So I worked today. I slept late, but then I worked. It was mindless data-entry stuff, the kind of chore I hate. But I didn't hate it today, for two reasons. (Here we go again.) First, I didn't have to be doing it, at least not today.
Second, it was something I could do while listening to Our Roots Are Showing on KRCB-FM, the local public radio station. All Saturday afternoon they play folk and acoustic music, and I listen when I can. Today was special, because they did a tribute to the music of the sixties and seventies. This is the music I grew up loving, almost in spite of what everyone else was listening to.
They played a lot of John Denver today, possibly because his birthday is coming up (he would have been 58 on December 31). I was also happy to hear Hoyt Axton again, and the Kingston Trio, Ian and Sylvia, and the New Christy Minstrels ("Today, while the blossoms still cling to the vine..."). I have all these artists on vinyl, but it's been a while since I've had a turntable connected to my stereo, so I haven't heard them lately.
I don't care what happened to Cat Stevens after he left the music business (and the real world). He still made some of the most spiritual pop music of the seventies, and I can listen to it over and over. I can't listen without singing along, though, and that can be a problem when I'm trying to work. It was definitely a problem when Tom Paxton launched into a live version of "The Last Thing On My Mind." Well, he insisted that I sing along, and so I did. There weren't many songs on this program that I couldn't sing along with.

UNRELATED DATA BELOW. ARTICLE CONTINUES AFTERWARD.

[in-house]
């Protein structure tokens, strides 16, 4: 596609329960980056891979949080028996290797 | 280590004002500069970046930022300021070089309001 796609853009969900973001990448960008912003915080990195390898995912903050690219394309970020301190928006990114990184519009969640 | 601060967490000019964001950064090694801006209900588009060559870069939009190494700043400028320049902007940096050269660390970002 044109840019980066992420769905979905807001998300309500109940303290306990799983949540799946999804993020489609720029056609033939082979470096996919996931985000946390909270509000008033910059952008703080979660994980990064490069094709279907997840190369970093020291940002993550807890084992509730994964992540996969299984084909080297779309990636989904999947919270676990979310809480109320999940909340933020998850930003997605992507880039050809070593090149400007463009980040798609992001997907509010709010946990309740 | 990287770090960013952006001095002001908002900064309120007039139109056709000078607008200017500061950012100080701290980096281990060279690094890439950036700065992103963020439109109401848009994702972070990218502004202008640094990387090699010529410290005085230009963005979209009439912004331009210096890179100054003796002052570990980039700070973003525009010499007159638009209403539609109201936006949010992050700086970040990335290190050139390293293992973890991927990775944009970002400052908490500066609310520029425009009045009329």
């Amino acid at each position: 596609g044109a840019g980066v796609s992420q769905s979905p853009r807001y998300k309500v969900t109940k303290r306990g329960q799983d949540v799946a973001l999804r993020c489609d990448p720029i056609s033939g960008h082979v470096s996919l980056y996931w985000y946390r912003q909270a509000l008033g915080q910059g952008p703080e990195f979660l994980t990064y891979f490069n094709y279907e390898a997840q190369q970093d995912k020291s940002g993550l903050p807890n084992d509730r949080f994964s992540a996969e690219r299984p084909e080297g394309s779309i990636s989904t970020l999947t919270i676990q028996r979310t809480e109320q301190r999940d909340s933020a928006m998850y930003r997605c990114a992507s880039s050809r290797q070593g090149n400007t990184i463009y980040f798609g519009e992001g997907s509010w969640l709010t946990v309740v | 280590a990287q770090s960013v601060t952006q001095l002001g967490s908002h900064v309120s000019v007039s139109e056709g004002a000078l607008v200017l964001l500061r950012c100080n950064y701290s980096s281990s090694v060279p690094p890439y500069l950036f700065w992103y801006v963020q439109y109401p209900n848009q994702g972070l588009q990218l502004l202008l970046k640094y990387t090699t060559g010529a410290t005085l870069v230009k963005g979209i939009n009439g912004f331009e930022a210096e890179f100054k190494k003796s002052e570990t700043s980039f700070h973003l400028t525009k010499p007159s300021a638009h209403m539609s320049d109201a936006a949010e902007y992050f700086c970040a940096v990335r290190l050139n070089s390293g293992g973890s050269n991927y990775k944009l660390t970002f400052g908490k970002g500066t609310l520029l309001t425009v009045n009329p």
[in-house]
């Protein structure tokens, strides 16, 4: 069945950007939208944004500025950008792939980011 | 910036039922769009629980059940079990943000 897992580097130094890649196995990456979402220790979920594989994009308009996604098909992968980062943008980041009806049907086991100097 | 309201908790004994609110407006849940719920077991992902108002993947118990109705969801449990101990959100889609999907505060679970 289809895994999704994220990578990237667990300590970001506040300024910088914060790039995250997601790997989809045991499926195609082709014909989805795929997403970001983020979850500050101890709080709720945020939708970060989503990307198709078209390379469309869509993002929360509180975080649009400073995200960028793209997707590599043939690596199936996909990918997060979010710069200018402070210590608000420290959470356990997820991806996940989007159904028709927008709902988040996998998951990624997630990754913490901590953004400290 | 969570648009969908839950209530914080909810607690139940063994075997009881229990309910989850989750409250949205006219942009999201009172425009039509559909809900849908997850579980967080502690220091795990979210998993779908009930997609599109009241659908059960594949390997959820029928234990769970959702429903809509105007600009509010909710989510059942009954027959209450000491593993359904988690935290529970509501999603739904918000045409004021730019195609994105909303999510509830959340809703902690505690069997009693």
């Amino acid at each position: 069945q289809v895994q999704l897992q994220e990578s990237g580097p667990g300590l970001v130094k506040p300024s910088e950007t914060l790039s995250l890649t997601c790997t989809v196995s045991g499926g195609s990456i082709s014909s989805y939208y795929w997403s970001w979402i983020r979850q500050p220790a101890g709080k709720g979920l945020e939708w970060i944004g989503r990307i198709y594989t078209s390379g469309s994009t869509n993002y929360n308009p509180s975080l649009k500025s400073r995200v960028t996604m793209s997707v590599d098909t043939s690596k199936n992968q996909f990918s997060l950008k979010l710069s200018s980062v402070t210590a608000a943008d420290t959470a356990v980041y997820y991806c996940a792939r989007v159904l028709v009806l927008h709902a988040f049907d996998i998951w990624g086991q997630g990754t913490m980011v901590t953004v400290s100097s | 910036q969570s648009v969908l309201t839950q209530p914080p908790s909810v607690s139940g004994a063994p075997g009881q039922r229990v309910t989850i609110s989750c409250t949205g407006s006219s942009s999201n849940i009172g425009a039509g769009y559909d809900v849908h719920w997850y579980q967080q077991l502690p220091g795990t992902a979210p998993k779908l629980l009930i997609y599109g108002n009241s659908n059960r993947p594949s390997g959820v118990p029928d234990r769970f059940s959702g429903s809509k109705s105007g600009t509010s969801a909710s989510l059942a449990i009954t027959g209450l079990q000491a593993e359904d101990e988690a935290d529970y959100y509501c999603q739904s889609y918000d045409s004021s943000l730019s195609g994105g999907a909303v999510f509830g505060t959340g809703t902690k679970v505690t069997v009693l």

When I was a freshman at UC Santa Barbara in 1967, I saw Phil Ochs in concert. I went through many awakenings that first year away from home, and one of them was discovering that there was a singer whose sensibility was both as fragile as a child's tears and as strong as a warrior's heart. "You won't find me singing on this song when I'm gone, so I guess I'll have to do it while I'm here." Oooh. I still get chills.
For local color (and a nod to the fact that women sing folk music, too), they played Maria Muldaur (she wasn't all "Midnight at the Oasis") and the incredible Kate Wolf. They also played Don McLean (the long version) and Bob Dylan - the version of "The Times They Are a-Changin'" where you can actually understand the words and hear the melody.
Peter, Paul and Mary are all over PBS during pledge week, but you never hear "The Great Mandala" any more. I never expected to hear it again, and in fact it's been so long that it struck me as suddenly new and freshly poignant. ("What's that they're saying? 'Kill the traitor! Kill the traitor!'")
In this company, even a song you hear on the oldies station all the time, like the Byrds doing "Mr. Tambourine Man," is exalted to the status of classic folk music once again.